However, the plan – which has been renamed the Common Strategic Policy – will not contain any information about how ministers propose to pay for the aims it sets out, the Treasury Minister has confirmed.
A lack of information about funding has marred previous plans, with backbenchers criticising them for having a lack of ‘meat on the bones’ and for having no indication of financial implications on which to base their decision whether to approve the proposals or not.
Treasury Minister Susie Pinel said she had ‘asked the question’ about how the plan would be funded but confirmed that Members – and Islanders – would have to wait until the next spending plan was drawn up in 2019 for any details on funding.
‘The Strategic Plan is a sort of vision statement of the priorities that the government wants to make in the next four years,’ sh explained.
She added that until the next spending plan comes into force in 2020, the States is ‘tied totally’ to expenditure that has already been agreed.
She said: ‘I have been assured this [the Common Strategic Policy] is an expectation of what this government’s priorities are and not how they are going to be funded.
‘It is about how we do things in a better way as opposed to how we spend in a better way, which will be in the MTFP.’
Meanwhile, while the structure of the plan will be similar to previous versions, the focus is likely to be different, according to Assistant Chief Minister Richard Buchanan.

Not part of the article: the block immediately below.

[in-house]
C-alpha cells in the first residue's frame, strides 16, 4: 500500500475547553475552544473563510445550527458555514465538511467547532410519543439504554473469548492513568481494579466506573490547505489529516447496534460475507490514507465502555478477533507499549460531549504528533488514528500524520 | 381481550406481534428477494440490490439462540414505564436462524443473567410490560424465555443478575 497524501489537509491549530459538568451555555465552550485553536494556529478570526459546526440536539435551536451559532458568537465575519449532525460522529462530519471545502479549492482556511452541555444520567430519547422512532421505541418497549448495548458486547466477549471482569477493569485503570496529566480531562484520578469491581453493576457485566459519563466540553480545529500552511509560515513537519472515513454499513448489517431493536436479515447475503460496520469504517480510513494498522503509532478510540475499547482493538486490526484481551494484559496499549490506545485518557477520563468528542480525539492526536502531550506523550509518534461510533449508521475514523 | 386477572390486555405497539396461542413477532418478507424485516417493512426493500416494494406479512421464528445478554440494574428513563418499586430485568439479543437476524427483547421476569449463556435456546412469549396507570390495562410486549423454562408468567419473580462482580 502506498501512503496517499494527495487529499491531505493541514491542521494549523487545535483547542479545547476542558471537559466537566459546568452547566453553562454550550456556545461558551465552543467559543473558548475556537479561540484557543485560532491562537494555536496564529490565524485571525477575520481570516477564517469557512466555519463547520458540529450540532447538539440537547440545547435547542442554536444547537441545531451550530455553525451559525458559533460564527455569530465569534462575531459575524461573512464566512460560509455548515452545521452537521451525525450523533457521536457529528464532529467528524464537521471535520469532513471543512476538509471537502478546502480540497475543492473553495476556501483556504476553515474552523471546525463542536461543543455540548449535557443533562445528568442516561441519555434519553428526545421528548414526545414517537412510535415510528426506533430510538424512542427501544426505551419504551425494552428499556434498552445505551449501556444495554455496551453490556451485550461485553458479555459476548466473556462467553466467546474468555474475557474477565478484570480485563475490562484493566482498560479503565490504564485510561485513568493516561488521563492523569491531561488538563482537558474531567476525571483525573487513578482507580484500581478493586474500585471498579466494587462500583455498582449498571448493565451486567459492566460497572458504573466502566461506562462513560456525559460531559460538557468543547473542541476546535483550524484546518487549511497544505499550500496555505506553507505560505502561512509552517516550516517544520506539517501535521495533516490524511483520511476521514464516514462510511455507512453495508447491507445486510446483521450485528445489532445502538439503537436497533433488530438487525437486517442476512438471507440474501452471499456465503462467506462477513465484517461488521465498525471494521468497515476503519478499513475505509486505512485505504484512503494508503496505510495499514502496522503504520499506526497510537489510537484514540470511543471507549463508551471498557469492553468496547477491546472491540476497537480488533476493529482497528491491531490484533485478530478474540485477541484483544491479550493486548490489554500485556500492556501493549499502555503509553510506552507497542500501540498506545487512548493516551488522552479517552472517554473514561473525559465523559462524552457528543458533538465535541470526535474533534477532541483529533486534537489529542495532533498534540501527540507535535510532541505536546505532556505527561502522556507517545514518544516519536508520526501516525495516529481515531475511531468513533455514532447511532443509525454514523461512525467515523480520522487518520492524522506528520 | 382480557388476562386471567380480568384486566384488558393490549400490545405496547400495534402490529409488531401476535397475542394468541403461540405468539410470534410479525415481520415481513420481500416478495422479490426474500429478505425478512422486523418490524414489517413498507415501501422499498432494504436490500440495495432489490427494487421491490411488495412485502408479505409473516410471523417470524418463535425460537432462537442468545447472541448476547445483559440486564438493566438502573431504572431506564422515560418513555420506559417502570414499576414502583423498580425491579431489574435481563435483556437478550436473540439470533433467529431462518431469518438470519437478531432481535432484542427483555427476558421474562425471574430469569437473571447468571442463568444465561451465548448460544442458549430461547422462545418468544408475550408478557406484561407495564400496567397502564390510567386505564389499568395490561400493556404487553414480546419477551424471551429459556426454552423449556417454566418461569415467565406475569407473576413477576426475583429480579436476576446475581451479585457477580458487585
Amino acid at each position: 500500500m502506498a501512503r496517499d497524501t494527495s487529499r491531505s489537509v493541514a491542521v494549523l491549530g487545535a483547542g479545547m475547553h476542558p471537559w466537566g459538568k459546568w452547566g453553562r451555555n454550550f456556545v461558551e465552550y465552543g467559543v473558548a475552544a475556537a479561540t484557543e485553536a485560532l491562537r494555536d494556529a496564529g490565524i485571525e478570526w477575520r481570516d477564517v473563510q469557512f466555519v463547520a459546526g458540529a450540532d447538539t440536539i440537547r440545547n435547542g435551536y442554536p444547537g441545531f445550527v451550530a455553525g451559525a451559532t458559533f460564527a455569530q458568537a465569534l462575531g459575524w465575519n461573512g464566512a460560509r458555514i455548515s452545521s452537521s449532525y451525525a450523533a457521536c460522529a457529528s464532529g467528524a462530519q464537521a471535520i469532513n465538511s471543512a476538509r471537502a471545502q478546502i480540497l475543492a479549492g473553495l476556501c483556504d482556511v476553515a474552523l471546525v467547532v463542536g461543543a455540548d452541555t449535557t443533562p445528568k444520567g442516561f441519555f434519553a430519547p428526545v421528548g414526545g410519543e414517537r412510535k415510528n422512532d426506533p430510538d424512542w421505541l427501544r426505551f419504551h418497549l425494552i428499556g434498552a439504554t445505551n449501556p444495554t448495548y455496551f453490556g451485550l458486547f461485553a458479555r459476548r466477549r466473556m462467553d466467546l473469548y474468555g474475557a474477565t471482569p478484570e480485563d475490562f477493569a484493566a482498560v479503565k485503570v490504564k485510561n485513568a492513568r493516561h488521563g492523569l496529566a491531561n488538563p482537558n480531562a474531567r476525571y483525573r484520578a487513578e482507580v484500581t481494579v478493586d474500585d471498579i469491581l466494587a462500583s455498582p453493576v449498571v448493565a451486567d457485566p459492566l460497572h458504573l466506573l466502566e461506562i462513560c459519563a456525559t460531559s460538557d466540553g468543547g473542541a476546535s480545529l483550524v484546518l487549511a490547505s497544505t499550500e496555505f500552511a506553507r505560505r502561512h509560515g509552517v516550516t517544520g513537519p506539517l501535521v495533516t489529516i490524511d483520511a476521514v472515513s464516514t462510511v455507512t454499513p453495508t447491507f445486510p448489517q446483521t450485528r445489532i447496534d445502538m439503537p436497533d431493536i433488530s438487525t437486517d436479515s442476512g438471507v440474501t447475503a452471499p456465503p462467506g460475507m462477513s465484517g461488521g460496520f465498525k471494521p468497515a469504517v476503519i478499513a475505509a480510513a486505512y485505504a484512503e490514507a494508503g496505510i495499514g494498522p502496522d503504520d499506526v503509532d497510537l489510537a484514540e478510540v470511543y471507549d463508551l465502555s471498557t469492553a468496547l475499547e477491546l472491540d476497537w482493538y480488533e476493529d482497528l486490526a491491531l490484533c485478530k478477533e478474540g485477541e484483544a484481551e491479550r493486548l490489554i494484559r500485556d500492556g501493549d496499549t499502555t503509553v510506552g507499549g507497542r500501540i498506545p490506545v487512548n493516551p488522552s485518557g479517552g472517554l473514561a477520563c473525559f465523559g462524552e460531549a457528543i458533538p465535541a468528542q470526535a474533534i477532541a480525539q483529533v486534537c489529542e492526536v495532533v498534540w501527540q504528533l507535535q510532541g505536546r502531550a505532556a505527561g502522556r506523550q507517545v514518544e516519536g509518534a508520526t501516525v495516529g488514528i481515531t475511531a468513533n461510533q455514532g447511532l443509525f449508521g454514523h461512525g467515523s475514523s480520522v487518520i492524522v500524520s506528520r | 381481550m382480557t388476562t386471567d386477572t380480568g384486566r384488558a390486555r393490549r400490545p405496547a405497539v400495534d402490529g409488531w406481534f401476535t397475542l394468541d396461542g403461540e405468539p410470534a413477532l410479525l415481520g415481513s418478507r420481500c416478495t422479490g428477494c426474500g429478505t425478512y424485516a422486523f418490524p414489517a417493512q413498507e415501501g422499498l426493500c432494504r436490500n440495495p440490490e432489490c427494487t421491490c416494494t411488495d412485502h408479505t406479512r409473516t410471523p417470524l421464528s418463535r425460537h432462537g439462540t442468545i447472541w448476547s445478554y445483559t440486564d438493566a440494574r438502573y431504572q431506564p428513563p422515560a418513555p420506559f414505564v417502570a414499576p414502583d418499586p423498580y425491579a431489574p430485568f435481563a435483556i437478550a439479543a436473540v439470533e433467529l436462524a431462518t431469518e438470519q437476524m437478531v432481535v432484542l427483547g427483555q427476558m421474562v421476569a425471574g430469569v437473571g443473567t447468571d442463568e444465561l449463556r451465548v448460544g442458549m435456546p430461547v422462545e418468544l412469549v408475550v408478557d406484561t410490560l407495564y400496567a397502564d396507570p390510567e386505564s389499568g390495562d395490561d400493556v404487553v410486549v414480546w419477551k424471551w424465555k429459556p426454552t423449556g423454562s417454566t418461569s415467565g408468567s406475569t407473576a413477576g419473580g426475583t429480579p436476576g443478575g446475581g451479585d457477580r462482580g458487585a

The JEP also understands that the proposed priorities will include early years, the provision of which Education Minister Tracey Vallois has said will be overhauled over the next two years.
Earlier this month she revealed that the existing Nursery Education Fund, which provides pre-schoolers with 20 free hours of nursery education a week in term time, was to be replaced as part of a wider reform of early years.
Mr Buchanan, who is also an Assistant External Relations Minister, said ministers had been working hard on the plan behind the scenes.
‘It will set out our priorities,’ he said. ‘I can’t tell you too much but I think you will find the focus might be different from previous plans.’
The previous government’s plan, which was approved in 2015, set out five key priorities – sustainable public finances, improve health and wellbeing, improve education, optimise economic growth and improve St Helier.
The incarnation prior to that, agreed in 2012, set six priorities – getting people into work, managing population growth and migration, reforming Health and Social Services, housing the community, reforming the government and the public sector, and developing long-term planning. A seventh priority – promoting family and community values – was added following an amendment.
Once lodged, other Members are able to propose amendments to the plan, which is then due to be debated on 20 November.